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When Leland Shoemake was just six years old, he was battling against a rare yet terrifying disease.
The beloved little boy from Williamson, Georgia contracted a free-living amoeba, Balamuthia mandrillaris, which led to a serious infection of the brain and spinal cord. It’s possible for the amoeba to enter the body when soil containing Balamuthia comes in contact with wounds and cuts. Since Leland loved playing in the dirt, doctors believe this is how Leland contracted the infection.
Leland fought hard for his life, but on September 25, 2015, he passed away.
When his devastated parents, Amber and Tim, returned home from the hospital for the first time, they were about to perform the gut-wrenching task of picking out clothing for his burial.
That’s when they spotted a note sitting on the table in their living room.
Leland had left them a handwritten note in a spiral-bound notebook. When Amber read the words, she instantly broke down in tears…
As it turned out, Leland contracted Balamuthia mandrillaris, a free-living amoeba.
Doctors believe Leland came into contact with the amoeba while playing in the dirt — something, like most little boys, he loved to do.
According to the CDC, “Balamuthia is thought to enter the body when soil containing Balamuthia comes in contact with skin wounds and cuts, or when dust containing Balamuthia is breathed in or gets in the mouth.” The CDC reports only 70 cases of Balamuthia mandrillaris in the United States since 1993.
While Leland was being treated in the hospital, his symptoms worsened. His family kept their community updated on Facebook.
“He’s being kept sedated but his pressures keep spiking,” Amber wrote on Facebook. “They did a CT and it shows swelling in the brain and decreased overall quality of his brain. Also it looked like the infection has gotten worse. I’m broken.”
“Reality still hasn’t set in that he’s not here with us. We miss him terribly. Today we go to pick out his headstone. I’m not ready for this either. I’m not sure how I’m going to go on without him. How do you not only say goodbye to a child but your best friend.”
Devastated and heartbroken beyond repair, Amber and Tim went home from the hospital for the first time. They were about to perform the gut-wrenching task of picking out clothing for Leland’s burial when they found a note in a spiral-bound notebook, sitting on the table in their living room.
Leland had left a handwritten note there for his parents to find.
The letter read:
still with you / thank you mom and dad / love mom and dad/ it’s a good day
“We were in shock and broke down as soon as we saw it,” Amber told ABC News. “He was amazing in life and still is after his passing. He touched everyone he met and we are amazed at how many lives he’s touched since he left us.”
Amber got a tattoo of Leland’s final words to her, inked in his exact handwriting.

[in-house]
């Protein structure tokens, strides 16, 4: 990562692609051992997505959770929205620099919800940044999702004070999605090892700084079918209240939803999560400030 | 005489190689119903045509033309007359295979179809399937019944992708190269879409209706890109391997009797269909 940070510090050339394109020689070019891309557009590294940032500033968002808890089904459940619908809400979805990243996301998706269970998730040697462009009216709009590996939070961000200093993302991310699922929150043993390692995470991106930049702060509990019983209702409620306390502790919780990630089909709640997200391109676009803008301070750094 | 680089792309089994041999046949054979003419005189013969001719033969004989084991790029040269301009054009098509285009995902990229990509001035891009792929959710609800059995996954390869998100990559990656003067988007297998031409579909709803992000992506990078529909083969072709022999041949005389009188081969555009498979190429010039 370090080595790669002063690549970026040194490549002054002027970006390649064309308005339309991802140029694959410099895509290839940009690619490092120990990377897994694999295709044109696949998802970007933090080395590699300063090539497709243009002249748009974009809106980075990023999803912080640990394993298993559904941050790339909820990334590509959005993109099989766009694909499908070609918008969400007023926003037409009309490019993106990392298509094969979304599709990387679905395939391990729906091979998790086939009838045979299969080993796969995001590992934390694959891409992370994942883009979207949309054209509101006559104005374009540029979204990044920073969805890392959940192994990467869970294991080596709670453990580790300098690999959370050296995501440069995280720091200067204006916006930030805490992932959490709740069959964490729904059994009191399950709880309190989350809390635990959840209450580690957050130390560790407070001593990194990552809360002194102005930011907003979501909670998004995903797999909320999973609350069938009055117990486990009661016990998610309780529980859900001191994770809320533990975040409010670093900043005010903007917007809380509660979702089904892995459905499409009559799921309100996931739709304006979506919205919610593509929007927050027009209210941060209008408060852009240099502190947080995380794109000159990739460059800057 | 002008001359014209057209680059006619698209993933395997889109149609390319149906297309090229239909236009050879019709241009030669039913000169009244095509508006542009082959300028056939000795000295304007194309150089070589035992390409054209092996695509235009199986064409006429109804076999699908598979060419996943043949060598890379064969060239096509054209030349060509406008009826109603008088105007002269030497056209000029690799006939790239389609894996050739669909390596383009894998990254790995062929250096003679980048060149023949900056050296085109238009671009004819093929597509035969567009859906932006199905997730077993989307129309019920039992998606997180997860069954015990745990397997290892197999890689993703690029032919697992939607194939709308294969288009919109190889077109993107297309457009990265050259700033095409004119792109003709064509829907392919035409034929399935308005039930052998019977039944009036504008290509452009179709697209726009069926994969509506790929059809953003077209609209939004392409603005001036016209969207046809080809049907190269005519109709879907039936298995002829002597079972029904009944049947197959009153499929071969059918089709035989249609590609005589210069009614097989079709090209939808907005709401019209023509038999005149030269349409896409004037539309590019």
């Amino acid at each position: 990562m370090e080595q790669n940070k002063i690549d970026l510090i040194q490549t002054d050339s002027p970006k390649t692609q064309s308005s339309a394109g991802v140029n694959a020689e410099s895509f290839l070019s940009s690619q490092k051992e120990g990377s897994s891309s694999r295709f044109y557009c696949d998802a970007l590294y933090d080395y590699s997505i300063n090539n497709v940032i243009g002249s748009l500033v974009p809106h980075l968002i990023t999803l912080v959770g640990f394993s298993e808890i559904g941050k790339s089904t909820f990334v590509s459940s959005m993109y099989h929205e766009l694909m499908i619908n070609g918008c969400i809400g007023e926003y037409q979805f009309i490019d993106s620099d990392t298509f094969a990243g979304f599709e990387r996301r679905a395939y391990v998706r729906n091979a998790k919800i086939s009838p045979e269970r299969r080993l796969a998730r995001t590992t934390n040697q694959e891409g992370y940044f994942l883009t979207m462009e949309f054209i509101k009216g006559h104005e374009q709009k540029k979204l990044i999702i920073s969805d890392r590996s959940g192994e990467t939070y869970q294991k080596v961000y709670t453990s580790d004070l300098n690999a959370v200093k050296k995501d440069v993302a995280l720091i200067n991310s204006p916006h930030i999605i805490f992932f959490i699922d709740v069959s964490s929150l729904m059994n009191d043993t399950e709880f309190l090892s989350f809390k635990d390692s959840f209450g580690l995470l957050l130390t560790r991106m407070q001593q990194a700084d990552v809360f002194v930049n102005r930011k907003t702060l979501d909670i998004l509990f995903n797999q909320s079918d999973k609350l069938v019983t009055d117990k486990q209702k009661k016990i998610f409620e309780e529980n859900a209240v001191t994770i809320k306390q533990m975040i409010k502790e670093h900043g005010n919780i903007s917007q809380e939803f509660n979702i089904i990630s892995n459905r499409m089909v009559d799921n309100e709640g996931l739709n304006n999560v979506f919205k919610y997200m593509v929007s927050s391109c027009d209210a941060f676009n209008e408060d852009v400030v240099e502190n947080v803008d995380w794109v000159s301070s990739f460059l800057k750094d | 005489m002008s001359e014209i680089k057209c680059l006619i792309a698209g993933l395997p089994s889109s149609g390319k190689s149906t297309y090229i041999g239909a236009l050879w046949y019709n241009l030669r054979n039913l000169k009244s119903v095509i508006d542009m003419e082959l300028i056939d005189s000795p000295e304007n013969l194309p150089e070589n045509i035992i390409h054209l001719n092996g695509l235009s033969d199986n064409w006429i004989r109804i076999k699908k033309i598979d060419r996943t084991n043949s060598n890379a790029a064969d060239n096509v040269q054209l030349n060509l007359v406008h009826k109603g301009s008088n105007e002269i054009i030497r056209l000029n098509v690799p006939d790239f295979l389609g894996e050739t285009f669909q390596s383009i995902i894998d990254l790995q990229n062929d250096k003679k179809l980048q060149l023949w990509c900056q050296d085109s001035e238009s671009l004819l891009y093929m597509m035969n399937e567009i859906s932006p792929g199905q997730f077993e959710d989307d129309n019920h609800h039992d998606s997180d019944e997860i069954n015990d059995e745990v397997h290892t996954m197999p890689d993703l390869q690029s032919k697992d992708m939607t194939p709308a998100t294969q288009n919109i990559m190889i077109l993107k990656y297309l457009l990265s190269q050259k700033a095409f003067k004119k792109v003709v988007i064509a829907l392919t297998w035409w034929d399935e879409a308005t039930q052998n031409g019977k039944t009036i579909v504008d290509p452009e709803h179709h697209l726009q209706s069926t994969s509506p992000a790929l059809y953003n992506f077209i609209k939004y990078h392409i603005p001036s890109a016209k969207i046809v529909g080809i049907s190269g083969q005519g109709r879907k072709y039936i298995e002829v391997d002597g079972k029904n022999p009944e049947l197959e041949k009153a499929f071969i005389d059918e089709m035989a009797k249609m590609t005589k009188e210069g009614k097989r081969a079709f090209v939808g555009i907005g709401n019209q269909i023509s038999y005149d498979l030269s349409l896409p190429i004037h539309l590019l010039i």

She remembered him on Facebook, sharing his personality with the world:
“The one thing he loved most was playing in the dirt. I never imagined that would be the thing that would take him from me. He was my world. He made me a mother. We struggled so hard to have him. He was a preemie baby but came out screaming and healthy.
He was smart from day one. He knew his abc’s, numbers, colors, shapes and 20 sight words by the time he was a year old. He was our little nerd and we loved that about him. He loved school and loved to learn. He loved the history channel, the weather channel, documentaries and anything about history.
He loved ships like the titanic and learning about things like WWII. He was perfect. His favorite movie was jaws. His favorite director was Steven Spielberg. And his favorite actor was Adam Sandler. He loved his brother and his family so much. He was the life of every party. His smile could light up a city. He was the smartest, most caring, loving little boy there ever was.
He was taken from us too soon. He could have done great things in this world.”
In the wake of Leland’s death, Amber established a foundation in his honor. All proceeds will go to the foundation and help under-privileged children for Christmas, one of Leland’s favorite holidays.
“My hope is to spread awareness and help spread Leland’s love throughout,” she says. “Everything I do will be in his honor. Please join Leland’s pay it forward movement and do a good deed for someone in honor of him. Tell them Leland’s story and ask them to pay it forward in his name and continue to tell everyone about him.”
Leland was taken from this world too soon, but his memory lives on in the note his loved ones will forever cherish. Please SHARE Leland’s story with your friends on Facebook.
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